Thunder Bay

NWMO wrapping up drilling, starting water testing near Ignace, Ont.

Concerns about groundwater near a proposed site for a nuclear waste repository are top of mind for many who have worries about the Nuclear Waste Management Organization's (NWMO) plan near Ignace, Ont.

Age dating, checking porosity, water movement all part of site research

Alexander Blyth is a section manager and hydrologist with the Nuclear Waste Management Organization. He says his position involves sampling water underground, determining its age, and any associated water flow. (Jeff Walters/CBC)

Concerns about groundwater near a proposed site for a nuclear waste repository are top of mind for many who have worries about the Nuclear Waste Management Organization's (NWMO) plan near Ignace, Ont.

The NWMO wrapped up the drilling of its sixth borehole earlier this month, but work on figuring out how water flows to and from the area will continue.

CBC News recently travelled to Ignace and Dryden, to hear about the public's perception of the project. One theme emerged, with many people concerned about water.

Jasmine Papassay lives at Wabigoon Lake First Nation, which is one of the closest communities to the proposed site.

"If it gets into the lakes, if it gets into the lakestream," Papassay worries, that the water, and areas within the watershed would be destroyed.

Jasmine Papassay, who lives at Wabigoon Lake First Nation, has concerns about surface and groundwater contamination from the Nuclear Waste Management Organization's proposal to build a waste repository near the community. (Jeff Walters/CBC)

"If that gets ruined, that's my home. That's my children, my grandchildren's history."

Water is a concern

Alexander Blyth, a section manager and hydrologist with the NWMO said much of the research currently being done, has to do with water.

"It is all about the water, and from a layman's standpoint, that's what concerns people is the water. Where is this going to go, potentially, and that's why we need to understand how the water moves, or doesn't move underground." 

Blyth said one challenge his crew is running into, is a lack of water underground. It's a good thing, Blyth said, knowing there is little water, however, researchers need to find some water in order to study its movement.

He said things like porosity and underground water flow are major components of the NWMO study. 

"This is really key to our project. We want to make sure that ultimately, our site is tight to water movement, and that our fuel is safe against water getting into contact with our fuel, and fuel getting into contact with the environment."

Blyth said that the team is also checking pressure differences in different portions of the borehole, which is looking at the ability of water to move, or not move through the rock.

"We tend to find very low values, that this rock is very, very right."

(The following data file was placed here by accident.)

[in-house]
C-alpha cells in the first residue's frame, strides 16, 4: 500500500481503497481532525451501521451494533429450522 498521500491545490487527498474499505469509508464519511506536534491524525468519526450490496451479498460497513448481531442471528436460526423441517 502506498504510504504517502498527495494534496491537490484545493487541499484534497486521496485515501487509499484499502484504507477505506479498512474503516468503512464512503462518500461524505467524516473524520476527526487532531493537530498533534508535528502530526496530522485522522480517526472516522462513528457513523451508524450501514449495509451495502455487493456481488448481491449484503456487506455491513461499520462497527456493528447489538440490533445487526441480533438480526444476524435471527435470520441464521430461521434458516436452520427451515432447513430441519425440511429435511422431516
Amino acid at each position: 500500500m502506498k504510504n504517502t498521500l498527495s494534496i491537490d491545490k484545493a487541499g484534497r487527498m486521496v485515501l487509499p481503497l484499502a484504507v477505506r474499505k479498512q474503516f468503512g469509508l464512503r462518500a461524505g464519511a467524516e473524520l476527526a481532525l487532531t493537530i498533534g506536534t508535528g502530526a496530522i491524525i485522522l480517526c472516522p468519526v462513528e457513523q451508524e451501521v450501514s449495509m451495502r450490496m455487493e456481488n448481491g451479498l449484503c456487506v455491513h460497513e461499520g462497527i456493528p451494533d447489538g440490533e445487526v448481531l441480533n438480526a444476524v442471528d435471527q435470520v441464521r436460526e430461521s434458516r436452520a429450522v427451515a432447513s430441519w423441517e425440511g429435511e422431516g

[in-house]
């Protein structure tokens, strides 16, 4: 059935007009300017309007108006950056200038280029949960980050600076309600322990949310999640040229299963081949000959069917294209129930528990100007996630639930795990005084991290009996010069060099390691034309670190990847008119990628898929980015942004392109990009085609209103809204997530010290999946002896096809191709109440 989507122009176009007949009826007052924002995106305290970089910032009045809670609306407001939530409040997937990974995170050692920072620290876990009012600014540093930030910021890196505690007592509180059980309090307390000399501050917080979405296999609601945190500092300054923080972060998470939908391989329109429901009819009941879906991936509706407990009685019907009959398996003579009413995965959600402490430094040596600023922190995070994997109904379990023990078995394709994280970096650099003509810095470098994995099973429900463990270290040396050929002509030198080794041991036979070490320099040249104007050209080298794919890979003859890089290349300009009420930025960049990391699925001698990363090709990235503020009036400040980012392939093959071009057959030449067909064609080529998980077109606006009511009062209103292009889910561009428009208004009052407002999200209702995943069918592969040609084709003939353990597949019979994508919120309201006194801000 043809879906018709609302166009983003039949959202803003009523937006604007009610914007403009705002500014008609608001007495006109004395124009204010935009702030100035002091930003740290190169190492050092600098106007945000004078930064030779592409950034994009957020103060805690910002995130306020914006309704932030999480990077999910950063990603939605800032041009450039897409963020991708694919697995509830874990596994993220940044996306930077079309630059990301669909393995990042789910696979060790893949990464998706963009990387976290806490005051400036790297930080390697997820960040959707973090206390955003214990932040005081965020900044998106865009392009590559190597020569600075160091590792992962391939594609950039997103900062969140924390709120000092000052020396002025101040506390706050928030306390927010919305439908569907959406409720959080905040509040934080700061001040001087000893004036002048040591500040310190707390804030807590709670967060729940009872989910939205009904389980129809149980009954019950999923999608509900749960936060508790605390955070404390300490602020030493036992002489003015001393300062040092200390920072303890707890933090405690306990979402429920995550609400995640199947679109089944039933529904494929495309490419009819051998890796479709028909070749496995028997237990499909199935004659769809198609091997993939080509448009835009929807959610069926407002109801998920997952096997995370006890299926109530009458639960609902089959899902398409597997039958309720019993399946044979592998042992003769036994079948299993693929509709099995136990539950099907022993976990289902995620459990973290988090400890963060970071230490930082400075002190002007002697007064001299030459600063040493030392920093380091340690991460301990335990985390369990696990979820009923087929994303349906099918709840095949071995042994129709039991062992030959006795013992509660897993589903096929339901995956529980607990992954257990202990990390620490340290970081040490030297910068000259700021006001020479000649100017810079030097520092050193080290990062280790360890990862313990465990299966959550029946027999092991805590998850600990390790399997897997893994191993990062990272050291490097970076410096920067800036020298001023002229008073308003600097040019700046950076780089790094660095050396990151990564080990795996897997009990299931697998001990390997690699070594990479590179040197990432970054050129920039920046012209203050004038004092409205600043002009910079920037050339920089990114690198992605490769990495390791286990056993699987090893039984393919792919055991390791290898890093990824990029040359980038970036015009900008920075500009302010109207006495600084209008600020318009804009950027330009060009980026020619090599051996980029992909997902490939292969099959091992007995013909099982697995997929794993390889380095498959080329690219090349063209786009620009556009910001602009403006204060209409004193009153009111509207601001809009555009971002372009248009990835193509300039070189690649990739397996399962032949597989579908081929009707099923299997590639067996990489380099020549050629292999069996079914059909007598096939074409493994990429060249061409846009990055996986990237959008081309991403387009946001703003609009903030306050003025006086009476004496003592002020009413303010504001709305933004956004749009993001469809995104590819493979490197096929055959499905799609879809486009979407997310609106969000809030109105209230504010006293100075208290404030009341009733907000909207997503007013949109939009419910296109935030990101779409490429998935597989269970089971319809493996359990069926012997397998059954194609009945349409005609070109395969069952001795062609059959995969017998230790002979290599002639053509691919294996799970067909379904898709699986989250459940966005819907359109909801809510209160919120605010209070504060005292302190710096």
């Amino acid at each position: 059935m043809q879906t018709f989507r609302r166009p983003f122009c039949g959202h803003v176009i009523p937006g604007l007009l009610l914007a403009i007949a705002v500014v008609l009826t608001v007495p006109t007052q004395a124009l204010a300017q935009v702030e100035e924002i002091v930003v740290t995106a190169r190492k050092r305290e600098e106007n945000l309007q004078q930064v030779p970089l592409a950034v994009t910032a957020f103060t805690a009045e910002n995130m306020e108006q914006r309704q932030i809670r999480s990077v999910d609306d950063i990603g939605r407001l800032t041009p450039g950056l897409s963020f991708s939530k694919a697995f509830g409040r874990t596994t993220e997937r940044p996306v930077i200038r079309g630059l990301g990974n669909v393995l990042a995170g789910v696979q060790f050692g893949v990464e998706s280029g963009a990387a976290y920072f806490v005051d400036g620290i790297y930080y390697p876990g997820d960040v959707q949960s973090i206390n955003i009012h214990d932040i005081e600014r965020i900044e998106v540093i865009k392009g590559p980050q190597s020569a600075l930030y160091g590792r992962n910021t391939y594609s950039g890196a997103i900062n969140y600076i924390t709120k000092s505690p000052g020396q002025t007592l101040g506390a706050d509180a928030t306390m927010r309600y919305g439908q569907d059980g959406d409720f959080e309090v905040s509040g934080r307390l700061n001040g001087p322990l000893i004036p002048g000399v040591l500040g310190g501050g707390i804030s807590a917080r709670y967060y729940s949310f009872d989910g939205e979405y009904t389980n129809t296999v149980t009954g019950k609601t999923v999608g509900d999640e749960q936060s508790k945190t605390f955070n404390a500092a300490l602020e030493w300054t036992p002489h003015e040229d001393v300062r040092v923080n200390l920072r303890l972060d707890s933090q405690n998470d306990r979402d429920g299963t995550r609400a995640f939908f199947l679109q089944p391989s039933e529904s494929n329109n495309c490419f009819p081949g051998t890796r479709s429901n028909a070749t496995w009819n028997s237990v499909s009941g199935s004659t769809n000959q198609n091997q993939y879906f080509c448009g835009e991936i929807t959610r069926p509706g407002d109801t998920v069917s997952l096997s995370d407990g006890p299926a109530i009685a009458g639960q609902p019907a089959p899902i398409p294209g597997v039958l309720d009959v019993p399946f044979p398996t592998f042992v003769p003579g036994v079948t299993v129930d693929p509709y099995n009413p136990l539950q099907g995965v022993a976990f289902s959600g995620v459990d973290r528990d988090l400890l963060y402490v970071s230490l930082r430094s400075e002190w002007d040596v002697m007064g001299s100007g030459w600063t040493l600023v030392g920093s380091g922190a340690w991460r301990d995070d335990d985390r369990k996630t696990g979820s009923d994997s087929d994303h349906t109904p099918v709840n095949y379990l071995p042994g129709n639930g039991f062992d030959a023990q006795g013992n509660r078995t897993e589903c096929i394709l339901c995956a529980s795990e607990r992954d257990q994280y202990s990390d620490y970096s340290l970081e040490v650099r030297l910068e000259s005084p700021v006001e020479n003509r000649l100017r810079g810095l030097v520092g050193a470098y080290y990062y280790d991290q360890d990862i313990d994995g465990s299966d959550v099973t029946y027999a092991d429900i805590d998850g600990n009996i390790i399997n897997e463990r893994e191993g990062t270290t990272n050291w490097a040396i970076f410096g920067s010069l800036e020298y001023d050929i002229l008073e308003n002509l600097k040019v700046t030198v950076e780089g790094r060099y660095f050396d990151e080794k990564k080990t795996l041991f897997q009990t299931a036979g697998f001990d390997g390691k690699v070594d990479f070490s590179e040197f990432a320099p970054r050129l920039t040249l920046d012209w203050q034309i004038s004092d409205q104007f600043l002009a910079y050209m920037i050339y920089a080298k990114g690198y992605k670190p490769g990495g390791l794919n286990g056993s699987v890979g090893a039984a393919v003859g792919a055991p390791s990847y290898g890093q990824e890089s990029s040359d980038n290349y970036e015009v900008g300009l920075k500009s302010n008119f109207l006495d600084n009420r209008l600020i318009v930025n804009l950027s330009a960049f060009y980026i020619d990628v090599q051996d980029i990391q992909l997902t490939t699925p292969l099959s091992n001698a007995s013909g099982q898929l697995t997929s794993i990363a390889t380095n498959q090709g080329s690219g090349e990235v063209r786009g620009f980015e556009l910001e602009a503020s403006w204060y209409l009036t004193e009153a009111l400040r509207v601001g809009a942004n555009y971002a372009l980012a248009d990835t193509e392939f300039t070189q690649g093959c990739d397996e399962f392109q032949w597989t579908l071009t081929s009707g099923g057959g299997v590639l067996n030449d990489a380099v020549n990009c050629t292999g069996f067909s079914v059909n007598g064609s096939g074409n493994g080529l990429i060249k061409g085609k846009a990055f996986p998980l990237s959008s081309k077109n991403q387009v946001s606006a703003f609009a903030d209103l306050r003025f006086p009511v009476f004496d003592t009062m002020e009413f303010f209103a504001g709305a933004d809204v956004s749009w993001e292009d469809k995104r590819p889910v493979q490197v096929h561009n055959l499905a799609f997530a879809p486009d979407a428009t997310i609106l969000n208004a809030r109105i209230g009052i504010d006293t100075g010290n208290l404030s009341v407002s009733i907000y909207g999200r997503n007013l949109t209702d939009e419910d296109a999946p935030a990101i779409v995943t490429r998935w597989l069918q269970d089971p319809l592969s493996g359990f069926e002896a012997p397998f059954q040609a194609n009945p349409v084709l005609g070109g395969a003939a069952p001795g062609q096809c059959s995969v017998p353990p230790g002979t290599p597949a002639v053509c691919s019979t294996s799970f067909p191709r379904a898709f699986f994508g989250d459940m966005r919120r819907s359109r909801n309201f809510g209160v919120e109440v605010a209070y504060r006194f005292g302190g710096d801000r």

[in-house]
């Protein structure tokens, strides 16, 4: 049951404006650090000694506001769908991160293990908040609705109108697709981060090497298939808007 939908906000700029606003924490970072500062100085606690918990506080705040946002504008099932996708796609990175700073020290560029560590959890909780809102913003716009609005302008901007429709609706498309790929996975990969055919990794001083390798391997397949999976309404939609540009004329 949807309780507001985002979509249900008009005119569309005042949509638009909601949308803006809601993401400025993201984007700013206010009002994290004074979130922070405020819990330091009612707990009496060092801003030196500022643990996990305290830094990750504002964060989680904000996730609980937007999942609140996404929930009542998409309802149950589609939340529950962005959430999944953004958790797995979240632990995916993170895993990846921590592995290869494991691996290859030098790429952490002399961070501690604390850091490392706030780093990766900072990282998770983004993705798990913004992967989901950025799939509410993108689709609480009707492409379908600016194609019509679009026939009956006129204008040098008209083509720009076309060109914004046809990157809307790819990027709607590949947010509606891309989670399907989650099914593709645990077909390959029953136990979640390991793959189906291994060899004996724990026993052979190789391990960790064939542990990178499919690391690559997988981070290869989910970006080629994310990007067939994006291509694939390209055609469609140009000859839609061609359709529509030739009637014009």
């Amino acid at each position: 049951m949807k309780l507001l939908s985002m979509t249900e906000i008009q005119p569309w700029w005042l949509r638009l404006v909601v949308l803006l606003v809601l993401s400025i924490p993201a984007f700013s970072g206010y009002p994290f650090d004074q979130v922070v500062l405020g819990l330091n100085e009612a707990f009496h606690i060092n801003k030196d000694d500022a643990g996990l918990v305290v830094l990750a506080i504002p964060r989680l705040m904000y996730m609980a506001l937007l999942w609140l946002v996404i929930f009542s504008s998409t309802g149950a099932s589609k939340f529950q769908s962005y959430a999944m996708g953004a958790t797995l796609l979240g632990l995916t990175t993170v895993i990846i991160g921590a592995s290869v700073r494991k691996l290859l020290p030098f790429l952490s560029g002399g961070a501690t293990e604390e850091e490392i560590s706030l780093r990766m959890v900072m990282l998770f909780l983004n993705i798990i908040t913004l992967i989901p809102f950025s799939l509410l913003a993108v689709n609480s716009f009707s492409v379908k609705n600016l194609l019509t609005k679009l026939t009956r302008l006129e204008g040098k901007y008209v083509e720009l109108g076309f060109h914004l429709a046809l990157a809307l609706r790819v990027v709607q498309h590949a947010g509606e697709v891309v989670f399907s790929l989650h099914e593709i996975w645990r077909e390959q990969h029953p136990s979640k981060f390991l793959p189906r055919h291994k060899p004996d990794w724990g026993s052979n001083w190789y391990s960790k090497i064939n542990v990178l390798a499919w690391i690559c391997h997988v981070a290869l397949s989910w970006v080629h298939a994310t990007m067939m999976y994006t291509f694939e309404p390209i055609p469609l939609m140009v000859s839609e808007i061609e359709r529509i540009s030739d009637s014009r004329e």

A core sample from bore hole six near Ignace and Dryden, Ont., is shown in a box at the drill site. The rock is analyzed for a number of items, including strength, but also its water conent. (Jeff Walters/CBC)

During the drilling process, Blyth said the group is looking for any changes in water pressure, pH or temperature, which can also determine if there is water in the rock.

"We'll usually pump for three days, and the volumes are extremely low. In fact in our last two bore holes, we didn't' get any water opportunities to sample."

"If the water that you see that you encounter during drilling, it's really old water, that's telling you there's no connection to the surface water, and the water that's down there."

Water is being aged through carbon dating

Blyth said water being pulled up is aged through carbon dating, similar to archeology work, but that process only can date back about 60,000 years.

"Our water is much older than that," he said. So, other processes, using gases to date water are used.

"So noble gases are things like helium, argon, krypton, those are gases you can find in our atmosphere. So, we will sample those, those can get you back huge timeframes, even billions of years."

"Because there's so little water, we actually go for the groundwater that's in the pores of this rock."

Blyth said it's a misconception that water is found in veins or river or lake structures that are deep underground.

"The water only moves through the fractures of this rock," he said, noting that most water found at the 500 metre level, or lower, is stagnant.

Testing of the rock, along with its pores, is done by the University of Toronto, along with other researchers, Blyth said.

"You get down to a deeper zone, and that water is extremely tight, it doesn't move, it's ancient, ancient water. It can be millions of years old, or older."

"That's the kind of site conditions that we're looking for, it just doesn't move. There's so little of it, in fact, and we can't get all of it, so we use our pieces of core. In that core, there's a minute amount of water, it's in the pores of that rock. You look at the porosity of that and it's one third of one percent. And, we're trying to age date that water."

ABOUT THE AUTHOR

Jeff Walters

Reporter/Editor

Born and raised in Thunder Bay, Jeff is proud to work in his hometown, as well as throughout northwestern Ontario. Away from work, you can find him skiing (on water or snow), curling, out at the lake or flying.

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